Thursday, April 09, 2020

A Few Non-Technical Facts About 5G

5G is so named because it is the fifth generation of wireless cellular data networking to be widely deployed. The main advantages are increased bandwidth and decreased latency.

Lately there have been many colourful conspiracy theories trotted out about 5G, along with less extreme health claims. But like all such campaigns, these rely on spreading fear and uncertainty, making people distrust evidence-based sources and those who are more expert than the reader in relevant fields. Take this as a typical example:

"5G means densification, with each individual, visible antenna being replaced by thousands of tiny antennas menacing people, animals and nature from every nook and cranny on Earth and from 20,000 or more satellites with lethal, laser-like beams hitting their unwitting targets millions of times a day like silent bullets."

The negative energies demonstrated by this statement are far more damaging to our psyches and personal well-being than anything cellular telecommunications is likely to come up with. For that reason I present a few non-technical facts about 5G.

1. 5G largely uses the same infrastructure as 4G, in the low and mid frequency bands. So if you weren't worried about the current/previous technological infrastructure, and commonly use a mobile phone, you needn't worry about 5G either.

2. The newer millimetre wave transmitters used for certain 5G installations are very low power and have low range. They are also very poor at penetrating surfaces. The radiation is in the radio frequency band. If you aren't currently worried about the radio signals that bounce off you all day, you shouldn't worry about 5G.

3. FM radio or television signals are absorbed by the body up to five times more readily than signals from cellular base stations. Over half a century, radio and television transmitters have been broadcasting without any adverse health consequences. If you aren't worried about your television killing you, there's no need to worry about 5G.

4. Typical exposure to electromagnetic radiation from a 5G radio tower is a fraction of a milliwatt. By contrast, exposure to the sun (also an electromagnetic radiation source) is far greater, around 150–300 watts per square meter. If you aren't worried about the sun killing you (and it can!), then you needn't worry about 5G.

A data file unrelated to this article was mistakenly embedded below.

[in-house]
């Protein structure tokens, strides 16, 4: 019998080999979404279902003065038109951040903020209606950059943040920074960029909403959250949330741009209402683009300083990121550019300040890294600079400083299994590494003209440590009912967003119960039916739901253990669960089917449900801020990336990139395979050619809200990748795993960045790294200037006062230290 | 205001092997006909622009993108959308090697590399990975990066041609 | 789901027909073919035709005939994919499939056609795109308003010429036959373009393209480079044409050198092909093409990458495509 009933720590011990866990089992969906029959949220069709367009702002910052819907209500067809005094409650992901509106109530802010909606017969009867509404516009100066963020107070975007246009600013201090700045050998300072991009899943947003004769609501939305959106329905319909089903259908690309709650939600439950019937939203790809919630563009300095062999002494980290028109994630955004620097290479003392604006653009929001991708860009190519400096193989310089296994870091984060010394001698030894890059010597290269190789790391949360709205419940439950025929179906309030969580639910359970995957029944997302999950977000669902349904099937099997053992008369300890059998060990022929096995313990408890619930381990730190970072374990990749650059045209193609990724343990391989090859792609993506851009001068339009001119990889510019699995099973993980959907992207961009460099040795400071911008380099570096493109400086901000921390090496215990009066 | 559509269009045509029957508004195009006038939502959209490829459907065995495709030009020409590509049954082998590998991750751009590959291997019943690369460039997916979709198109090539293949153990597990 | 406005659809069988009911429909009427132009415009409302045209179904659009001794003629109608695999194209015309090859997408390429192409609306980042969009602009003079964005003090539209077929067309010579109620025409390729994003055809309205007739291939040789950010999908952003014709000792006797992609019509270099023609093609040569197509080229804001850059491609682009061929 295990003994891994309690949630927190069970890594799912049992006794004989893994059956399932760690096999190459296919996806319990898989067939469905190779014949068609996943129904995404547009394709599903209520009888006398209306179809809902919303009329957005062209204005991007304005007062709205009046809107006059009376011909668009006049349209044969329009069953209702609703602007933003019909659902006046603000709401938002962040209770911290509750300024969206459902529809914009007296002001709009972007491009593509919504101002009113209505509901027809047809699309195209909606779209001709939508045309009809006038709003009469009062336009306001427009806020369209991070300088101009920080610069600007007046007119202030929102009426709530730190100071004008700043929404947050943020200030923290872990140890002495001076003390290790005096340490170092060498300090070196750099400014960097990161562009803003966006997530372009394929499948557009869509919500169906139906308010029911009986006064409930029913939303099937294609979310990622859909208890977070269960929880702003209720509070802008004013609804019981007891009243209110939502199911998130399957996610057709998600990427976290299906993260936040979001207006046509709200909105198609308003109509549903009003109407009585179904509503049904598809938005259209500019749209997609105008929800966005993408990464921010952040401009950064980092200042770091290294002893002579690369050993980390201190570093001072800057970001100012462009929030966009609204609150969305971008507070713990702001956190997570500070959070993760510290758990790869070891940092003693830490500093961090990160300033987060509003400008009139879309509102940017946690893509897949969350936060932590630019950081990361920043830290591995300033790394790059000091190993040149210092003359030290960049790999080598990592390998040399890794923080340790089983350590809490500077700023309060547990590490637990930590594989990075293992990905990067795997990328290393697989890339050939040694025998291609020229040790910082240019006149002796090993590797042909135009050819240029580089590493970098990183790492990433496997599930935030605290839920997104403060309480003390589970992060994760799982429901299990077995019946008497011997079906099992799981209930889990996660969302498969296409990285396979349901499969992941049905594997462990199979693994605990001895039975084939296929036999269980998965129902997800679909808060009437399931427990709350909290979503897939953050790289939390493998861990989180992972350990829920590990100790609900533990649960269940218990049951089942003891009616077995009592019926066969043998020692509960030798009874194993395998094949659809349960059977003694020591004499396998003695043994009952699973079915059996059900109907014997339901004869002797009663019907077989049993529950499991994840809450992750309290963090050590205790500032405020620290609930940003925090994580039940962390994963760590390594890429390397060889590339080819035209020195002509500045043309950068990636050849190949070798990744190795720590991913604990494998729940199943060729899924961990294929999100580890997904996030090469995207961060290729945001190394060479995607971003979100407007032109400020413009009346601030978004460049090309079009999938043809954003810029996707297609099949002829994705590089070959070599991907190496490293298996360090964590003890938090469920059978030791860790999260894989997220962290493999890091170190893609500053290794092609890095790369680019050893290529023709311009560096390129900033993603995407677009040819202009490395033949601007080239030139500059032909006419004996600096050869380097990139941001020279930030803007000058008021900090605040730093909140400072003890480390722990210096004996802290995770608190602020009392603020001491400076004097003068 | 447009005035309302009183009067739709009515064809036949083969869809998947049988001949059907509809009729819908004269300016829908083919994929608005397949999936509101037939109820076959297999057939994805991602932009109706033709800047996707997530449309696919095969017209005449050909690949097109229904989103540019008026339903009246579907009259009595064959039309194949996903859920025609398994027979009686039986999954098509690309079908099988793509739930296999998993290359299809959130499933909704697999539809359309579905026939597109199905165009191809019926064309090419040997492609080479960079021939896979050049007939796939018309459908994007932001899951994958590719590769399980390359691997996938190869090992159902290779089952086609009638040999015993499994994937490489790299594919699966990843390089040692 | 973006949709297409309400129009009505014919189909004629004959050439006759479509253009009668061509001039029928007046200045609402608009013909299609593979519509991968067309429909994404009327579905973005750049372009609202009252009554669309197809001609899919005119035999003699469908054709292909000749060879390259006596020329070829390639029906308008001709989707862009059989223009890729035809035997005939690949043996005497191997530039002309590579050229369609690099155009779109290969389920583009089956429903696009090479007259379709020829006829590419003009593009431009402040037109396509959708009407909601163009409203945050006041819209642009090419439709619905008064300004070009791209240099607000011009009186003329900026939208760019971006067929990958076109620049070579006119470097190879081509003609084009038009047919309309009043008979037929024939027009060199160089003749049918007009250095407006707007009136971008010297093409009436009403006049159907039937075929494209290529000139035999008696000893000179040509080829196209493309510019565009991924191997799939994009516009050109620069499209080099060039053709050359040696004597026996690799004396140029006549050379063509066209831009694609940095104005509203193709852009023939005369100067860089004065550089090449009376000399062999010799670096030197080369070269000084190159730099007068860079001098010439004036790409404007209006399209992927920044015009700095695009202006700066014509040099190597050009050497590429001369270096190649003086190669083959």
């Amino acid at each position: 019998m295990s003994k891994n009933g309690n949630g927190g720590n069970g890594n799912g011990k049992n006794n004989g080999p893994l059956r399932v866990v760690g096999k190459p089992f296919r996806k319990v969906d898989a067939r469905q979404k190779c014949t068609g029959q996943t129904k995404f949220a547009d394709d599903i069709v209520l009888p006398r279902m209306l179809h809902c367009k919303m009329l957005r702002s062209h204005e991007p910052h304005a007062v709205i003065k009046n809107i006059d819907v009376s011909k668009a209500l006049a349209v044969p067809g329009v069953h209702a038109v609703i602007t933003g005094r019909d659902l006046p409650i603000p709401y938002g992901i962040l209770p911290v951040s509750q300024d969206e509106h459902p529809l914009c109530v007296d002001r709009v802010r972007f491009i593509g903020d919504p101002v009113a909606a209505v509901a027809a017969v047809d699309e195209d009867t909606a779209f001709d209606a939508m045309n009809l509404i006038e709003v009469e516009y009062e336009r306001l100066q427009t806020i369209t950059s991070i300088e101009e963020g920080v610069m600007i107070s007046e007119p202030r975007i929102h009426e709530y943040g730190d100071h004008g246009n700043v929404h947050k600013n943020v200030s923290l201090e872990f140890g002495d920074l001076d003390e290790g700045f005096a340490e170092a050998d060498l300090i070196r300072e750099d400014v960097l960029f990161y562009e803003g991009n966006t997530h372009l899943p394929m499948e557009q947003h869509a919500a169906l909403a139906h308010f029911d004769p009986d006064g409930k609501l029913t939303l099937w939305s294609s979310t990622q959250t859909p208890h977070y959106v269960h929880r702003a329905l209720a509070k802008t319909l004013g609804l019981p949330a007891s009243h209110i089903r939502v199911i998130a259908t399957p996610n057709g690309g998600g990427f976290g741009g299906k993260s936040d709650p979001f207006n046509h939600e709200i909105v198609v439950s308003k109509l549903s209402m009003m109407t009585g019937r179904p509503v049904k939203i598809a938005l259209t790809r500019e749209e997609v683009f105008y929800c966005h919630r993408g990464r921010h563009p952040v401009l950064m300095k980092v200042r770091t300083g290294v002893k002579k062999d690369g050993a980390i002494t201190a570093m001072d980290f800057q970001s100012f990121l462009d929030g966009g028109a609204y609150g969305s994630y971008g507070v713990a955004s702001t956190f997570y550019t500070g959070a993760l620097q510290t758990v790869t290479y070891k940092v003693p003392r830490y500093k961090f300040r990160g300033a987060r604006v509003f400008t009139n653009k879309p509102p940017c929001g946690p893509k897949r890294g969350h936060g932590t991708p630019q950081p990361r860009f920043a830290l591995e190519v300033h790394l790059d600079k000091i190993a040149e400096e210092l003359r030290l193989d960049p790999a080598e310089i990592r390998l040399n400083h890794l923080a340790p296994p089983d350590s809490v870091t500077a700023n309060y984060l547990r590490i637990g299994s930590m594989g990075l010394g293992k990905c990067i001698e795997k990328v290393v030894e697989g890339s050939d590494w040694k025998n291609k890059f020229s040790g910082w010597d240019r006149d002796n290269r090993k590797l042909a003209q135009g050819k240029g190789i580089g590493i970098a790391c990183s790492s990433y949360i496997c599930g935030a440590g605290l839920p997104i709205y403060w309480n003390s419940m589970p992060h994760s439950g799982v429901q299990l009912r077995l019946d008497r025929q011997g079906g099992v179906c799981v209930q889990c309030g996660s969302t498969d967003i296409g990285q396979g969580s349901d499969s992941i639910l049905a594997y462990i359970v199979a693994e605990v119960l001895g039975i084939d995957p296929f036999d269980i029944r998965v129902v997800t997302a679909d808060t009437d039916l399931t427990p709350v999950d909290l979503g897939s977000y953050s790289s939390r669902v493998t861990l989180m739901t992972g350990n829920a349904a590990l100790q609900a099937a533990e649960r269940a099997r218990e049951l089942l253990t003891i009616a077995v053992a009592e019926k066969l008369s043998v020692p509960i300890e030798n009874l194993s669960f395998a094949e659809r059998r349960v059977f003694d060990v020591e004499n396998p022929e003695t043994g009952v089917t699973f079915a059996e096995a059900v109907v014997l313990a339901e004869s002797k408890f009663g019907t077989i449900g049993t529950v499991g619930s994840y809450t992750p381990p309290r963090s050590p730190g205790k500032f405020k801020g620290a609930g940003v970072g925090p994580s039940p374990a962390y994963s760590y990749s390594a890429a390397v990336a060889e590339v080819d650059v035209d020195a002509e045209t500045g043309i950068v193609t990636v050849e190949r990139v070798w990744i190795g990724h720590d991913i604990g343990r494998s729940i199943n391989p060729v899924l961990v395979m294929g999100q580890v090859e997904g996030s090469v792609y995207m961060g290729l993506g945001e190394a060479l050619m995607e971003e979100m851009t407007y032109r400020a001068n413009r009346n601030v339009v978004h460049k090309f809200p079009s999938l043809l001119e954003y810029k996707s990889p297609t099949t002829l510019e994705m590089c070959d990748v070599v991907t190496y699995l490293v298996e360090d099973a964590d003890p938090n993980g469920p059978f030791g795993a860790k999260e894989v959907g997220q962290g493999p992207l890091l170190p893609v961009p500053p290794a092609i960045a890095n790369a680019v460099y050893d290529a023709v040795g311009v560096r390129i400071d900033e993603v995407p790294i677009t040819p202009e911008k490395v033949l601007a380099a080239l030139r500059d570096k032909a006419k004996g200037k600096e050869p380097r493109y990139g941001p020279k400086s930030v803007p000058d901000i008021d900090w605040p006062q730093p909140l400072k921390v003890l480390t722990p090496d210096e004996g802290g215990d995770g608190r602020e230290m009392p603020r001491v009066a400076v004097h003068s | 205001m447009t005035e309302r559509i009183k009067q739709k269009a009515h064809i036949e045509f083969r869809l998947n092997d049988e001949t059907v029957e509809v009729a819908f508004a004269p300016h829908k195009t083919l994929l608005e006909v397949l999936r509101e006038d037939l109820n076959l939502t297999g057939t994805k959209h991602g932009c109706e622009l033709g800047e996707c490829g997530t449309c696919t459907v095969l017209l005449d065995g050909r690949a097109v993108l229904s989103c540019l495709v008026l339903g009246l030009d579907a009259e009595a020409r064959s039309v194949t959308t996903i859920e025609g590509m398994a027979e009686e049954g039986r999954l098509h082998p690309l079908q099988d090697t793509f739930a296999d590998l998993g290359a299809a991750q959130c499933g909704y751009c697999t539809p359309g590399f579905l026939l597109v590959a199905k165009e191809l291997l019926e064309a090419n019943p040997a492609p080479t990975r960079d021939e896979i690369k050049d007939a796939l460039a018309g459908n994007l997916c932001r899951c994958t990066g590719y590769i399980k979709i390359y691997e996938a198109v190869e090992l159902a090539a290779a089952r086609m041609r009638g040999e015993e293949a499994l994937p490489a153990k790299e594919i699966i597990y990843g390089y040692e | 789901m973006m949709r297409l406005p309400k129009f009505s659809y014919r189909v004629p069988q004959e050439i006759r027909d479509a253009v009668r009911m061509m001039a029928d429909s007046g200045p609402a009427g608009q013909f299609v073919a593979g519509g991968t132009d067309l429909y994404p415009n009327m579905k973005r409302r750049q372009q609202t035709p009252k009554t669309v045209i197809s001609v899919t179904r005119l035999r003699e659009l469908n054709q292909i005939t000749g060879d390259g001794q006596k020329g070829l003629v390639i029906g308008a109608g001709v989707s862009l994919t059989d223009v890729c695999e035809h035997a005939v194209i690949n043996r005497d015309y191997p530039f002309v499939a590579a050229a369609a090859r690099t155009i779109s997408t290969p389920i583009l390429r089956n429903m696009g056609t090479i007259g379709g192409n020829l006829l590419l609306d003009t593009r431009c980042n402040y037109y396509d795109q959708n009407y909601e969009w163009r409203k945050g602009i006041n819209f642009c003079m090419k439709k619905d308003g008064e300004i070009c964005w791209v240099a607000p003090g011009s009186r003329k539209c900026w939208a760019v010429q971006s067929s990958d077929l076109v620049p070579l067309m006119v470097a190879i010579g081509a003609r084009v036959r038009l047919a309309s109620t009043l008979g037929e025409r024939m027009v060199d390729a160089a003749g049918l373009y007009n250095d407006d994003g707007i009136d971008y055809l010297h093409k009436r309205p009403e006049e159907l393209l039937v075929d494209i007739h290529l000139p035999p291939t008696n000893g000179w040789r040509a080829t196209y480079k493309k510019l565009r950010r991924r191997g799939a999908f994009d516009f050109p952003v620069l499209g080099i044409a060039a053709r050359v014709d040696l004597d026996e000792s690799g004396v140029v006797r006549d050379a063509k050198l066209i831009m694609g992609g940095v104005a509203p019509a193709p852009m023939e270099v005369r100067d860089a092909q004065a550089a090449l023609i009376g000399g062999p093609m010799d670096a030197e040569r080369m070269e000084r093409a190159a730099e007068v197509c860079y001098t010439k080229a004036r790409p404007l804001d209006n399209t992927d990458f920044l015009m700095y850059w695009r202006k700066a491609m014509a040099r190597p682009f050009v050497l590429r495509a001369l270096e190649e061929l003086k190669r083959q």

5. Radio waves are non-ionizing radiation, meaning they do not damage our cells. Whereas ionizing radiation such as x-rays, gamma rays, and ultraviolet frequencies can damage our cells directly, causing cancer. There is a fundamental difference between these radiation regimes.

6. The National Cancer Institute has stated that the incidence of brain and nervous system cancer has decreased slightly from 2000 to 2016, the time period where adoption of mobile phones increased to 96% of the US population. There is no evidence-based consensus that ill health has resulted due to wireless technology.

All of this does not mean that 5G is "proven safe" or that "all evidence" points to 5G as being perfectly safe. Nothing can ever be proven safe. There will always be doubt; that's how science works.

It's never true that all evidence points in one direction. There will be outlier articles published in peer-reviewed journals that contradict the consensus. Science can tolerate diversity and still progress. This fact is unappreciated by those who think that everything in life needs absolute winners and losers. Life is not a game.

Consensus and rational appreciation of available facts is always necessary. For this we must trust those who dedicate their lives to the study of fields we are largely ignorant of.

Yes, trust. Remember trusting a mechanic to fix your car, a dentist to fix your teeth, a pilot to fly an aircraft? We trust professionals to do their job better than we can. We do not accuse all pilots of being in a giant conspiracy to stop us from flying wherever we wish. We do not believe that dentists are in some giant tooth conspiracy (in alignment with the tooth fairy, no doubt).

The ability to admit that others might know more than us on specialist subjects is, unfortunately, not a widespread skill. Rampant individualism has empowered people to think that they know everything, that their opinion is as valid as anyone else's. News flash: It isn't.

Rather than trust random people on the internet (you know, like me) I refer you to the Federal Communications Commission (FCC), Environmental Protection Agency (EPA), US Food and Drug Administration (FDA), National Institute for Occupational Safety and Health (NIOSH), National Cancer Institute (NCI), and World Health Organization (WHO).

(Apologies for the preponderance of sources from the USA. I have found these to be more detailed in their content than other sources.)


1 comment:

groakes said...

It's been a while (pre covid) since I visited your site but let me just say that I appreciate the sensible, scientific comments you have posted. I hope that you remain well and if self isolating, have the energy to be creative.

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